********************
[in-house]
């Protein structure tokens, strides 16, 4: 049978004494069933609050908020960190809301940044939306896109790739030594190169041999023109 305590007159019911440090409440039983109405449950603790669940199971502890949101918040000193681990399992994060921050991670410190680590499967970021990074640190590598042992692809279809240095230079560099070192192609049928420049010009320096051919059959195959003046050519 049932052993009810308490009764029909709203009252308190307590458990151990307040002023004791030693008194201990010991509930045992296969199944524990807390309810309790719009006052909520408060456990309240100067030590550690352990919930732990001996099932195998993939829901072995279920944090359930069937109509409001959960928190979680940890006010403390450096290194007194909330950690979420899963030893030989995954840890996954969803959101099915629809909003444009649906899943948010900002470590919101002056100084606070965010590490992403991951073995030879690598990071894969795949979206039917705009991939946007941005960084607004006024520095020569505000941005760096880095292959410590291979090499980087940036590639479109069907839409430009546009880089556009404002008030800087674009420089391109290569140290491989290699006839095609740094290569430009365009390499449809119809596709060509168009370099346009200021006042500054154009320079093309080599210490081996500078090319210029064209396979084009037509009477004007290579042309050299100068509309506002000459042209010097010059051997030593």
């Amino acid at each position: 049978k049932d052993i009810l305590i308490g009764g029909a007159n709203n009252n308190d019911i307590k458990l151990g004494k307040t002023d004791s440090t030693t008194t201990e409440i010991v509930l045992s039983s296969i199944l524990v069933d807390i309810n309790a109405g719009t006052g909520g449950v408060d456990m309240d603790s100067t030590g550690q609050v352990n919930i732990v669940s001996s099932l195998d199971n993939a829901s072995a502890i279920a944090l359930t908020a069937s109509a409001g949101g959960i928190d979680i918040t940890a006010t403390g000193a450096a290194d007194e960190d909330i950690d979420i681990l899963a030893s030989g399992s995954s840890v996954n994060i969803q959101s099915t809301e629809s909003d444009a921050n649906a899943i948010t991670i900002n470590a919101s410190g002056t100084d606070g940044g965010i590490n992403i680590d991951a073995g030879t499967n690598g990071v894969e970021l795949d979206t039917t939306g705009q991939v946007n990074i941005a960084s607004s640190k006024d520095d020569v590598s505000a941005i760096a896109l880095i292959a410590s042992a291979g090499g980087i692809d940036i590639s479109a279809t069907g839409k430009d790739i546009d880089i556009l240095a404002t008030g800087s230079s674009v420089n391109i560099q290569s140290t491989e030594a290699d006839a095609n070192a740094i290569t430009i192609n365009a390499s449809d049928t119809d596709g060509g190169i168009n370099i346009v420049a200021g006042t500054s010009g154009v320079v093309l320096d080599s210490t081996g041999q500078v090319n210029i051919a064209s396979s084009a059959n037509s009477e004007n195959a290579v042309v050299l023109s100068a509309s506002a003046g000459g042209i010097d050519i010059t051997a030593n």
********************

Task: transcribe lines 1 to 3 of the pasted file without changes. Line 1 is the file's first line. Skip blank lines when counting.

[in-house]
């Protein structure tokens, strides 16, 4: 049978004494069933609050908020960190809301940044939306896109790739030594190169041999023109 305590007159019911440090409440039983109405449950603790669940199971502890949101918040000193681990399992994060921050991670410190680590499967970021990074640190590598042992692809279809240095230079560099070192192609049928420049010009320096051919059959195959003046050519 049932052993009810308490009764029909709203009252308190307590458990151990307040002023004791030693008194201990010991509930045992296969199944524990807390309810309790719009006052909520408060456990309240100067030590550690352990919930732990001996099932195998993939829901072995279920944090359930069937109509409001959960928190979680940890006010403390450096290194007194909330950690979420899963030893030989995954840890996954969803959101099915629809909003444009649906899943948010900002470590919101002056100084606070965010590490992403991951073995030879690598990071894969795949979206039917705009991939946007941005960084607004006024520095020569505000941005760096880095292959410590291979090499980087940036590639479109069907839409430009546009880089556009404002008030800087674009420089391109290569140290491989290699006839095609740094290569430009365009390499449809119809596709060509168009370099346009200021006042500054154009320079093309080599210490081996500078090319210029064209396979084009037509009477004007290579042309050299100068509309506002000459042209010097010059051997030593």
């Amino acid at each position: 049978k049932d052993i009810l305590i308490g009764g029909a007159n709203n009252n308190d019911i307590k458990l151990g004494k307040t002023d004791s440090t030693t008194t201990e409440i010991v509930l045992s039983s296969i199944l524990v069933d807390i309810n309790a109405g719009t006052g909520g449950v408060d456990m309240d603790s100067t030590g550690q609050v352990n919930i732990v669940s001996s099932l195998d199971n993939a829901s072995a502890i279920a944090l359930t908020a069937s109509a409001g949101g959960i928190d979680i918040t940890a006010t403390g000193a450096a290194d007194e960190d909330i950690d979420i681990l899963a030893s030989g399992s995954s840890v996954n994060i969803q959101s099915t809301e629809s909003d444009a921050n649906a899943i948010t991670i900002n470590a919101s410190g002056t100084d606070g940044g965010i590490n992403i680590d991951a073995g030879t499967n690598g990071v894969e970021l795949d979206t039917t939306g705009q991939v946007n990074i941005a960084s607004s640190k006024d520095d020569v590598s505000a941005i760096a896109l880095i292959a410590s042992a291979g090499g980087i692809d940036i590639s479109a279809t069907g839409k430009d790739i546009d880089i556009l240095a404002t008030g800087s230079s674009v420089n391109i560099q290569s140290t491989e030594a290699d006839a095609n070192a740094i290569t430009i192609n365009a390499s449809d049928t119809d596709g060509g190169i168009n370099i346009v420049a200021g006042t500054s010009g154009v320079v093309l320096d080599s210490t081996g041999q500078v090319n210029i051919a064209s396979s084009a059959n037509s009477e004007n195959a290579v042309v050299l023109s100068a509309s506002a003046g000459g042209i010097d050519i010059t051997a030593n």